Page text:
It took a few months, but summer's finally here.
"Blue Crush," a big, sexy, sun-splashed thrill ride, is what a summer movie ought to be: not totally mindless, but more interested in jangling your nerves than engaging your brain. Fortunately, the man at the helm of this Gidget-Goes-Riot-Grrrrl piece of escapism is John Stockwell, who is proving to be quite a dab hand at giving classic 1950s and '60s genres the hip, authentic spin of contemporary youth culture. Spectacularly filmed, well acted and snappily edited, "Blue Crush" exemplifies Hollywood at its best and most brazen: It's honest, even occasionally elegant, American pulp.
The action centers on Anne Marie Chadwick (Kate Bosworth), a champion surfer who went into semiretirement after nearly drowning three years ago. Abandoned by her mother, Anne Marie is rearing her kid sister (Mika Boorem) in a decrepit surf shack on a Hawaii beach; she lives and works with her best friends, Eden and Lena (Michelle Rodriguez and Sanoe Lake), as a maid at a nearby hotel. More than anything, Anne Marie wants to make enough money to give herself and her sister some security: Her chance is coming up with the Pipe Masters, a surfing contest in which she's a wild-card competitor against the planet's best female surfers. If she wins, she could reap untold rewards in endorsements and other perks of the surfing circuit. If she loses, she could die.
Even though it purports to resuscitate the long-departed beach-blanket movies of the 1960s, "Blue Crush" takes most of its narrative arc from "Rocky" and its female counterpart, "Flashdance." The plot, including a Cinderella-esque love story, won't come as a surprise to viewers. But within these formulaic parameters, director and co-writer Stockwell has created an entirely believable world and has elicited some terrific, genuine performances from his unknown stars. Bosworth is especially good as a young woman struggling to know her own worth, and Rodriguez delivers a funny, macha portrayal in the Burgess Meredith role (which should be the last time you'll see those two names mentioned in the same breath). Stockwell has enlisted a big supporting cast of real-life champion surfers, including Sanoe Lake, who makes an impressive film debut; Keala Kennelly, Kate Skarratt, Rochelle Ballard and Layne Beachley are also on hand for the final showdown, as thrilling a sequence as has been seen on screen this year.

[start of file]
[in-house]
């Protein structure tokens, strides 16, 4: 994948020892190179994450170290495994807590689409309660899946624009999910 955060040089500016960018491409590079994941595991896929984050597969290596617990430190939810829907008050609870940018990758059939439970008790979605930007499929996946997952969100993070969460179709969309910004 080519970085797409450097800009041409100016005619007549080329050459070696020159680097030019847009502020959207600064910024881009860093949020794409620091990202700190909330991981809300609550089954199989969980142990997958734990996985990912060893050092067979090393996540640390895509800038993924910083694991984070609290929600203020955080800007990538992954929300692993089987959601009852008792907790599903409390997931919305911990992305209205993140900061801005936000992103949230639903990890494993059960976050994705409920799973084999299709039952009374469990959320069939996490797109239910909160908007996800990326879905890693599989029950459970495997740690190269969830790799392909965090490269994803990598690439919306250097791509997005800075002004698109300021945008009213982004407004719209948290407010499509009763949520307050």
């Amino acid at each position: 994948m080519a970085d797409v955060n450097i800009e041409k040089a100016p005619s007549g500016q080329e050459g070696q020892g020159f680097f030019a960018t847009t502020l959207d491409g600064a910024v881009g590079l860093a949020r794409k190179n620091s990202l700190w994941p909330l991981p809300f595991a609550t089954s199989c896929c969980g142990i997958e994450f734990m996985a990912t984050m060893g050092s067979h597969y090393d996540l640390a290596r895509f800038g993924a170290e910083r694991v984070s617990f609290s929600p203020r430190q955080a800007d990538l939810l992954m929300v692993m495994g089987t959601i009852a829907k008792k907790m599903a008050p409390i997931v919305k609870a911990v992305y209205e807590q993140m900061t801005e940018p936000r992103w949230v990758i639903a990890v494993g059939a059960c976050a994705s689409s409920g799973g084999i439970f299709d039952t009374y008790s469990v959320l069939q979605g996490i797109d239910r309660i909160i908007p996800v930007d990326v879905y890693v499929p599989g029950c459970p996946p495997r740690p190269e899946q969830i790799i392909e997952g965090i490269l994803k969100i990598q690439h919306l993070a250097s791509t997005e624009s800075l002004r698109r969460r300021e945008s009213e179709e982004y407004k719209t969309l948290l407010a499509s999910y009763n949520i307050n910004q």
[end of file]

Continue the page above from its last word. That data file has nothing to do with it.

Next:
As fine as the lead players are in "Blue Crush," and as much fun as it is to watch tawny, lithe young men and women dance and leap against glistening turquoise water, the real stars of the movie are the waves themselves. Stockwell has made the ocean another character in "Blue Crush," and a mercurial one, as capable of holding the surfers in a lingering embrace as it is of body-slamming them into oblivion. Like Bruce the Shark in "Jaws," the waves -- each with its own personality, each more potentially deadly than the last -- interrupt the fun and beauty with moments of sheer terror.
Camera operators Don King and Sonny Miller, with the assistance of bodyboarder Michael Stewart, have done a breathtaking job of filming under and over water, taking the camera into the curling waves and under the surface when they break. They've managed to immerse the audience in the physical experience of surfing, from the moments of quiet, almost spiritual beauty to its mortal dangers. (At some points in the film, the camerawork has been enhanced with digital visual effects.) The documentary "Endless Summer" and even the Keanu Reeves vehicle "Point Break" have been the most popular inside-surfing movies to date, but "Blue Crush" defines a new gold (or maybe golden tan) standard.
As in his first feature, the teen melodrama "crazy/beautiful," Stockwell has a good eye and ear for characters and their environments, and he is especially sympathetic with women characters. He's canny enough to acknowledge the commercial imperatives of physical beauty, fantasy and sexuality, but there's always a bit of grit under the surface gloss. In "Blue Crush" he strikes just enough of a balance between romance and realism that even at the film's most absurd moments (a scene in which Anne Marie swims into the ocean in a designer gown and diamond bracelet comes to mind) his characters manage to maintain their dignity. He's a refreshing presence in mainstream filmmaking, a director who exploits the cinema's most superficial, even decadent, pleasures without sacrificing intellectual honesty. What's so surprising about "Blue Crush" isn't its happy endings, but the fact that each one of them is earned.
Blue Crush (104 minutes, at area theaters) is rated PG-13 for sexual content, teen partying, language and a fight.